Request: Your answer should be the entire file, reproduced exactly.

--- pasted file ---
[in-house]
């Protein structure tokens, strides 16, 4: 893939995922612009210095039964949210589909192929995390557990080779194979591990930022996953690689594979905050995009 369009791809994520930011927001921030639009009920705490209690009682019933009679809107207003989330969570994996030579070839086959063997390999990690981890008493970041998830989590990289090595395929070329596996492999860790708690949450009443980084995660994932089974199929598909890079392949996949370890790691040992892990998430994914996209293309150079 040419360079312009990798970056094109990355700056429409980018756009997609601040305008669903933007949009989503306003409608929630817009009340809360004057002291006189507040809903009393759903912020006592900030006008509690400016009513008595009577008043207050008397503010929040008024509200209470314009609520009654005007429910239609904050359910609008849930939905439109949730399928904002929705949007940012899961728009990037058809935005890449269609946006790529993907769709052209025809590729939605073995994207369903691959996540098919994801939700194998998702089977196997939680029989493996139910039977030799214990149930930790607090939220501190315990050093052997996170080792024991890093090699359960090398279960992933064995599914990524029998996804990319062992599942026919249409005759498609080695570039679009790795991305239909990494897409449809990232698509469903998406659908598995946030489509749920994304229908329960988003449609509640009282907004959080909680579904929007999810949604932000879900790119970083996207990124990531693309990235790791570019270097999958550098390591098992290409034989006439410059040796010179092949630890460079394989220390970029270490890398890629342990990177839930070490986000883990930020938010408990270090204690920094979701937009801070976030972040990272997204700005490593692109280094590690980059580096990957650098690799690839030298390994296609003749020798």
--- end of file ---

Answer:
[in-house]
């Protein structure tokens, strides 16, 4: 893939995922612009210095039964949210589909192929995390557990080779194979591990930022996953690689594979905050995009 369009791809994520930011927001921030639009009920705490209690009682019933009679809107207003989330969570994996030579070839086959063997390999990690981890008493970041998830989590990289090595395929070329596996492999860790708690949450009443980084995660994932089974199929598909890079392949996949370890790691040992892990998430994914996209293309150079 040419360079312009990798970056094109990355700056429409980018756009997609601040305008669903933007949009989503306003409608929630817009009340809360004057002291006189507040809903009393759903912020006592900030006008509690400016009513008595009577008043207050008397503010929040008024509200209470314009609520009654005007429910239609904050359910609008849930939905439109949730399928904002929705949007940012899961728009990037058809935005890449269609946006790529993907769709052209025809590729939605073995994207369903691959996540098919994801939700194998998702089977196997939680029989493996139910039977030799214990149930930790607090939220501190315990050093052997996170080792024991890093090699359960090398279960992933064995599914990524029998996804990319062992599942026919249409005759498609080695570039679009790795991305239909990494897409449809990232698509469903998406659908598995946030489509749920994304229908329960988003449609509640009282907004959080909680579904929007999810949604932000879900790119970083996207990124990531693309990235790791570019270097999958550098390591098992290409034989006439410059040796010179092949630890460079394989220390970029270490890398890629342990990177839930070490986000883990930020938010408990270090204690920094979701937009801070976030972040990272997204700005490593692109280094590690980059580096990957650098690799690839030298390994296609003749020798």